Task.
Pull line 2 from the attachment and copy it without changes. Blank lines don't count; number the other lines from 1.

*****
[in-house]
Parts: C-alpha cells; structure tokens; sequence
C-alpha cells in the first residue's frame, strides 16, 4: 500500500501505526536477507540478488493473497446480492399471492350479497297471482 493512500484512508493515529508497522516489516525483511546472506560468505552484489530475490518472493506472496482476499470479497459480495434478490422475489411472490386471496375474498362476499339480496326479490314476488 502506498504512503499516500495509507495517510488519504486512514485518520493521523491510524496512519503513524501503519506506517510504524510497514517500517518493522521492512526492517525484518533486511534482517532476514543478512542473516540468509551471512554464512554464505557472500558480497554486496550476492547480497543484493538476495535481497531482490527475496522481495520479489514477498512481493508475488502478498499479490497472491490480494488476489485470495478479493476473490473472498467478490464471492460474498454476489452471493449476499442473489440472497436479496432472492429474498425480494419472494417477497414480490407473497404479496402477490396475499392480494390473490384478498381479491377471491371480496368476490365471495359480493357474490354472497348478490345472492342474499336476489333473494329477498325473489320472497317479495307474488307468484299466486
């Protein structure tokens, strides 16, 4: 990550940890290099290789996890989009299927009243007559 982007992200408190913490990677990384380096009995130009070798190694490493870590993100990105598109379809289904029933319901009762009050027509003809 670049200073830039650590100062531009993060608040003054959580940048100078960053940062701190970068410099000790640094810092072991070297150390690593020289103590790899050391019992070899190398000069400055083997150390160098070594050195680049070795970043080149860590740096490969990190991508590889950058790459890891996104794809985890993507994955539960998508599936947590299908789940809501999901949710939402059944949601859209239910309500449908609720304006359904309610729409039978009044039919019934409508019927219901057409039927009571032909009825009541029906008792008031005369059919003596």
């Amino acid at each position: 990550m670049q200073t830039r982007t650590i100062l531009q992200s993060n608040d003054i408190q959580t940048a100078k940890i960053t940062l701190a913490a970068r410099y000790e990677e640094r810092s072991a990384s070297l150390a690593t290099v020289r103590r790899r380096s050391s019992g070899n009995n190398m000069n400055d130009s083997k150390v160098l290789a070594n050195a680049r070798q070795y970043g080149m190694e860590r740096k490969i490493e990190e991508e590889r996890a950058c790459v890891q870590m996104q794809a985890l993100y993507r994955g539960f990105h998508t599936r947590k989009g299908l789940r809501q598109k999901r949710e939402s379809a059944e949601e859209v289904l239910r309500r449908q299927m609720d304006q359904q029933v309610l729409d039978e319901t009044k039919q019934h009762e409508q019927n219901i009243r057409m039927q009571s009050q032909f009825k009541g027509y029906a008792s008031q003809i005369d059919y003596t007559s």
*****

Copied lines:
Parts: C-alpha cells; structure tokens; sequence